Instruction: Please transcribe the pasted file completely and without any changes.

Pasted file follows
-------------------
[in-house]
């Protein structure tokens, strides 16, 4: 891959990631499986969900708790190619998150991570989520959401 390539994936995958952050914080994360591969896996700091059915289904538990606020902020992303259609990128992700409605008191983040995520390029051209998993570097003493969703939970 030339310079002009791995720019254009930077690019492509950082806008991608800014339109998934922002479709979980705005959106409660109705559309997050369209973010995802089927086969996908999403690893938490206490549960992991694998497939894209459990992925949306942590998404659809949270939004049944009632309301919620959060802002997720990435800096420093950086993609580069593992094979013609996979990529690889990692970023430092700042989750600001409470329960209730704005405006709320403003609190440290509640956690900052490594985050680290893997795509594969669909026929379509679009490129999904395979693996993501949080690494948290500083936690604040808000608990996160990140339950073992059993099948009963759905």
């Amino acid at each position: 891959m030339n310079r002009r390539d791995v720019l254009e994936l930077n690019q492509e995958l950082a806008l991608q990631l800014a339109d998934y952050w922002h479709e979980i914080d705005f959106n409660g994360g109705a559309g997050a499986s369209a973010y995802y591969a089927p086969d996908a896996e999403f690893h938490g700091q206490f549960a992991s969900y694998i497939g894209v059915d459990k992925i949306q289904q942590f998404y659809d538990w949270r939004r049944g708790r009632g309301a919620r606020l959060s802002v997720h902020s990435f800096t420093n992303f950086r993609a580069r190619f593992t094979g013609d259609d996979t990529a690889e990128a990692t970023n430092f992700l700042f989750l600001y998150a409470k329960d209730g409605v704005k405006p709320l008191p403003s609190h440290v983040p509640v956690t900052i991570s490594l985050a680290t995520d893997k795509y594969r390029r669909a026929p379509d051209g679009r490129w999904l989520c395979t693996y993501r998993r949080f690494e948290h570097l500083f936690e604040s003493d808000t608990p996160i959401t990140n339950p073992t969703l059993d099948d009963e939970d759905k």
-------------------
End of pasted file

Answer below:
[in-house]
């Protein structure tokens, strides 16, 4: 891959990631499986969900708790190619998150991570989520959401 390539994936995958952050914080994360591969896996700091059915289904538990606020902020992303259609990128992700409605008191983040995520390029051209998993570097003493969703939970 030339310079002009791995720019254009930077690019492509950082806008991608800014339109998934922002479709979980705005959106409660109705559309997050369209973010995802089927086969996908999403690893938490206490549960992991694998497939894209459990992925949306942590998404659809949270939004049944009632309301919620959060802002997720990435800096420093950086993609580069593992094979013609996979990529690889990692970023430092700042989750600001409470329960209730704005405006709320403003609190440290509640956690900052490594985050680290893997795509594969669909026929379509679009490129999904395979693996993501949080690494948290500083936690604040808000608990996160990140339950073992059993099948009963759905």
């Amino acid at each position: 891959m030339n310079r002009r390539d791995v720019l254009e994936l930077n690019q492509e995958l950082a806008l991608q990631l800014a339109d998934y952050w922002h479709e979980i914080d705005f959106n409660g994360g109705a559309g997050a499986s369209a973010y995802y591969a089927p086969d996908a896996e999403f690893h938490g700091q206490f549960a992991s969900y694998i497939g894209v059915d459990k992925i949306q289904q942590f998404y659809d538990w949270r939004r049944g708790r009632g309301a919620r606020l959060s802002v997720h902020s990435f800096t420093n992303f950086r993609a580069r190619f593992t094979g013609d259609d996979t990529a690889e990128a990692t970023n430092f992700l700042f989750l600001y998150a409470k329960d209730g409605v704005k405006p709320l008191p403003s609190h440290v983040p509640v956690t900052i991570s490594l985050a680290t995520d893997k795509y594969r390029r669909a026929p379509d051209g679009r490129w999904l989520c395979t693996y993501r998993r949080f690494e948290h570097l500083f936690e604040s003493d808000t608990p996160i959401t990140n339950p073992t969703l059993d099948d009963e939970d759905k």